Collaboration — reaching across the organization silos
The fact is that business approaches and the way companies need to work are evolving — and we are learning more and evolving more every day. A big change is collaboration and the acceptance by most managers that island silos need to open their boarders — they are really part of a larger process or processes. The changes this evolution in approach are causing are both obvious and subtle. For example, this weakening of organization silos due to collaboration and the growing use of BPM concepts and BPMS technology, the number of stakeholders and concerned managers has increased significantly and the need to reconsider how success is viewed and determined has changed.
In hospitals, this journey can easily be traced back to physician teaming. That teaming concept has now expanded and has caused solid silo boarders to perforate and different disciplines to begin working together — in reality, not just in name.
Focusing on this opening of silo boarder and collaboration, we find that the number and nature of stakeholders has changed. It is no longer sufficient to simply deliver a solution based on checking off requirement. This is true for IT, it is true for the business operation and it is true for clinical activities.
So, today success must be viewed from multiple perspectives — each unique to a different stakeholder or a person/group that will be affected by the solution and its changes. This requires the project sponsor, manager and team to expand their view of success beyond the obvious one or two disciplines in those directly involved and beyond the perspective of the person or group paying for the project. It requires that all stakeholders and affected mangers and groups be identified and included in a collaborative group that directs the outcome of the project. But, while necessary to avoid issues after the delivery of the solution, it is not easy to do — that is one of the reasons it is often avoided.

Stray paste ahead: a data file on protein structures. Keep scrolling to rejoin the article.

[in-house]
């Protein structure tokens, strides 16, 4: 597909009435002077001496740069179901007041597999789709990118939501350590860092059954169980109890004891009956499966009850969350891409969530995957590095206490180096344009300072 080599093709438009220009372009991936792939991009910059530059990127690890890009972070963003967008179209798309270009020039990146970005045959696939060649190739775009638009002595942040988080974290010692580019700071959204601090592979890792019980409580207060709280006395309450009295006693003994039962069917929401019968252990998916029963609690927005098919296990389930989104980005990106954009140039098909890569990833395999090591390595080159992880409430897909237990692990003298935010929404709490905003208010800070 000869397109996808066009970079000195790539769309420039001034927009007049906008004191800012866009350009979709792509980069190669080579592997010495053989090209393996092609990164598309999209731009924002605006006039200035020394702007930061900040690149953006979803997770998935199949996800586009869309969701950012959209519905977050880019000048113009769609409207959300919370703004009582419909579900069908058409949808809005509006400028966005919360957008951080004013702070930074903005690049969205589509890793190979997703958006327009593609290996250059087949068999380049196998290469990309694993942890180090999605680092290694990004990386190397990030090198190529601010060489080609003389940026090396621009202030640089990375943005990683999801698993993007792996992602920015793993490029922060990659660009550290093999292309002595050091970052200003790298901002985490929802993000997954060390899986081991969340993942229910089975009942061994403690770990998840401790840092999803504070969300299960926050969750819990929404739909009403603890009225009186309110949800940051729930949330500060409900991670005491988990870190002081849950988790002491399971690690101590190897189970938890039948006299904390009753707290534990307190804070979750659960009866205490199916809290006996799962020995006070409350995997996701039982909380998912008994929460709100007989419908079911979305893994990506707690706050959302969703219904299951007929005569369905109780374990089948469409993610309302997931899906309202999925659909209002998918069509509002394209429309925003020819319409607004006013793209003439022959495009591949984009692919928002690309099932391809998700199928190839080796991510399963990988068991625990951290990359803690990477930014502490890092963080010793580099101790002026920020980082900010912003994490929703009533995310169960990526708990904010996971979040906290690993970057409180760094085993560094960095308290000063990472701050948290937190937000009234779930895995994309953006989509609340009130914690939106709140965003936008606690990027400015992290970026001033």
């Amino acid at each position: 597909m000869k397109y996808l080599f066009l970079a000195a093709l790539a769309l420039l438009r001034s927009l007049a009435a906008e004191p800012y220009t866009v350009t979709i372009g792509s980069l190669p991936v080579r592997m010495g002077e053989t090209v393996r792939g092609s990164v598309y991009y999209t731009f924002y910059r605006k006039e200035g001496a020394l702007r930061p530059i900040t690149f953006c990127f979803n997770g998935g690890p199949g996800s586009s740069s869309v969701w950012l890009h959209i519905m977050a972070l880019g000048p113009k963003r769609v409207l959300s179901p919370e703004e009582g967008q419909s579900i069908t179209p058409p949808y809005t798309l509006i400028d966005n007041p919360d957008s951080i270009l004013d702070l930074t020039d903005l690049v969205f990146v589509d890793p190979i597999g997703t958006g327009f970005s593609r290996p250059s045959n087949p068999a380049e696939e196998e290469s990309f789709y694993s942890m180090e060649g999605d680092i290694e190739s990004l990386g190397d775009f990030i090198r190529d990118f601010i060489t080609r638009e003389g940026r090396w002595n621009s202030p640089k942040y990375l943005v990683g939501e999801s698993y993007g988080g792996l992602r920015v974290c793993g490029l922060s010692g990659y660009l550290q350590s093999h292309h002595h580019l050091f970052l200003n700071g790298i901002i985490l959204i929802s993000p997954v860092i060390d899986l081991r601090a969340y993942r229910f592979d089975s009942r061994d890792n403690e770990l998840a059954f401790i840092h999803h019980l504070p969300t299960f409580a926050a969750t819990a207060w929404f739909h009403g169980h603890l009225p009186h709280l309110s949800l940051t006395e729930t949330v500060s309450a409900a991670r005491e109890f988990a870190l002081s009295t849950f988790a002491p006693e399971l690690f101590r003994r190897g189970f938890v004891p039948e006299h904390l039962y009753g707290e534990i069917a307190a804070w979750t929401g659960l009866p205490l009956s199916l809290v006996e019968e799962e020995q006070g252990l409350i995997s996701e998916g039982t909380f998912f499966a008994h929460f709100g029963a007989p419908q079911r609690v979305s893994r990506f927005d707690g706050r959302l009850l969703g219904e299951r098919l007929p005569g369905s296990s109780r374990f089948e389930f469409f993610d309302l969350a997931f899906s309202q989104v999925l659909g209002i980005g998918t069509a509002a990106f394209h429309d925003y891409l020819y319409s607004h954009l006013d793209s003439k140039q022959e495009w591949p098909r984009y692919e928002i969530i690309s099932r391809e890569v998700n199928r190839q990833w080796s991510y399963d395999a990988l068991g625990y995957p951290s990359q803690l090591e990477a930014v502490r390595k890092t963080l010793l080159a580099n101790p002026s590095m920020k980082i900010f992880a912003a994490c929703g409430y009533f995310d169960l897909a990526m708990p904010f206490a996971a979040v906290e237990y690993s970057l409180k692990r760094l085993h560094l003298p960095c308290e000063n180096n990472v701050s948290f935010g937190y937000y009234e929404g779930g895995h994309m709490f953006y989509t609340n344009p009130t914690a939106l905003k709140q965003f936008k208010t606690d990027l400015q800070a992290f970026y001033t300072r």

Have you ever seen a project that was declared a success, later after it has been used for a while be declared a failure? Have you seen solutions that IT considered a success but the business or clinical user hated? Why do you think that happens?
The fact is that success today starts with the identification of all those who are involved and then defines through consensus building a composite view of the project’s outcome and what will make it a success. This then leads to an agreement on how “success” will be measured and what improvement will be considered to be a success. This is the tough part. The participants in this collaboration will have different:
Ideas of what problem or problems the project is trying to fix
What the problem or problems mean to them (impact) — this will differ from manager to manager